For example, say you’re about to eat a cupcake. In one scenario – you tell yourself you shouldn’t have it, feel guilty, shameful, and remorseful after eating it. That is putting your body in a stressed state. It’s slowing your metabolism, slowing your digestion, lowering your energy, and putting you at greater likelihood for cravings, binge/ overeat sweets/carbs in the near future.
But in another scenario – you are excited to eat it, you feel pleasure, happiness, and satisfaction after eating it. That is putting your body in a relaxed state. It releases those happy hormones like dopamine, serotonin, oxytocin, puts your body in its optimal calorie burning capacity, optimizes digestion, and leads to less likelihood for cravings, binge/ overeat sweets/carbs in the near future.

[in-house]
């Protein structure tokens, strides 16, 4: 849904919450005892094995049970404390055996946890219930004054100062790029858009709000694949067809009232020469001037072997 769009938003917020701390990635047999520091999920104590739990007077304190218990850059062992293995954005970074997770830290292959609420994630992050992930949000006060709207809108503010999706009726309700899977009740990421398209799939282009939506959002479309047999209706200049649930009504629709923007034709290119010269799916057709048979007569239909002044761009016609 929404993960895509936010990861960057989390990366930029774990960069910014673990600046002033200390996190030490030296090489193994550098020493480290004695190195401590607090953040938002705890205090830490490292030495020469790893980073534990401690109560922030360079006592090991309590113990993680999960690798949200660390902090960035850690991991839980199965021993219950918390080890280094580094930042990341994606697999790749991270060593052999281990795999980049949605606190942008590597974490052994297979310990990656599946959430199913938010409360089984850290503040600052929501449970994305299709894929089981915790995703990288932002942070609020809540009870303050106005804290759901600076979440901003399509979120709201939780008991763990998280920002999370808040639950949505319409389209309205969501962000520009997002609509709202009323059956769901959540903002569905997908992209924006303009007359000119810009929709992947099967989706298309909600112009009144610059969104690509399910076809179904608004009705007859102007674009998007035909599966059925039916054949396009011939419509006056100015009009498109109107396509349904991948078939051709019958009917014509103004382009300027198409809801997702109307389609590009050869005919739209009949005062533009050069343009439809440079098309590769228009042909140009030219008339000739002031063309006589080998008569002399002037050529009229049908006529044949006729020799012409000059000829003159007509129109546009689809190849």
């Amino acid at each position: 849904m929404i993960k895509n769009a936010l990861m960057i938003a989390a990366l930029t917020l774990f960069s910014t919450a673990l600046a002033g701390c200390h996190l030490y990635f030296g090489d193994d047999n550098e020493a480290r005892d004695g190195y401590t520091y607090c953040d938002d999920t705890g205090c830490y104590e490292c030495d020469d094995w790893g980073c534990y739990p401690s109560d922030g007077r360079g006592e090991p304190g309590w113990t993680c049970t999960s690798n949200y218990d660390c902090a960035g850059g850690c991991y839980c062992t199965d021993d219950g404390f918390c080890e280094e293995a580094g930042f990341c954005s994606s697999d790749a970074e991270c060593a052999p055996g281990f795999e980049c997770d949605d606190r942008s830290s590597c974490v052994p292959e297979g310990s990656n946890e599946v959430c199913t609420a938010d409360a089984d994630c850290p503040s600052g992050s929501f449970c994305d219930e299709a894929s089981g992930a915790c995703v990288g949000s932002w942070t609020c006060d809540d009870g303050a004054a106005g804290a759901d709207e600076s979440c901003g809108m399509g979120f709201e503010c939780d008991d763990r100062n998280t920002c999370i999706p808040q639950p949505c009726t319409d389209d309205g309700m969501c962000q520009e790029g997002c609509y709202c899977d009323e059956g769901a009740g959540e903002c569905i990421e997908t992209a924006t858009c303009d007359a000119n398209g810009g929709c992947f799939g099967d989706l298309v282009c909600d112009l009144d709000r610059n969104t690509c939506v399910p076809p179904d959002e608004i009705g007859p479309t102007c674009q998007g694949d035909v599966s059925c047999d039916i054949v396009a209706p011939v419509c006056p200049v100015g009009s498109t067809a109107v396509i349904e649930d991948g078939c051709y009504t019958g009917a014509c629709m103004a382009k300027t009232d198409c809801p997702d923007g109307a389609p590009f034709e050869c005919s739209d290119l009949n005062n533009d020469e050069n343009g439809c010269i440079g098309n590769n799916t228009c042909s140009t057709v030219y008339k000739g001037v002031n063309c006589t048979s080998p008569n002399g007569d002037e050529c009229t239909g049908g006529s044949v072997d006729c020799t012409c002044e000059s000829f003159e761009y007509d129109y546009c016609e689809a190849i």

The SAME cupcake in both scenarios – but the body burns them both completely differently depending on how you think and feel before/during/after eating.
What should you focus on instead of counting calories?
- The quality of the foods and ingredients you eat matters much more than how many calories it’s made up of. For example the body processes 500 calories of McDonald’s hamburger completely differently than 500 calories of an organic, grass-fed homemade hamburger.
- A store-bought cake might have a laundry list of 50 ingredients in there, many of which the body doesn’t recognize and stores in fat cells. But a homemade cake might have 8 ingredients that the body does recognize. It’s able to digest, assimilate what it needs, and discard the waste with less of a negative impact on the body.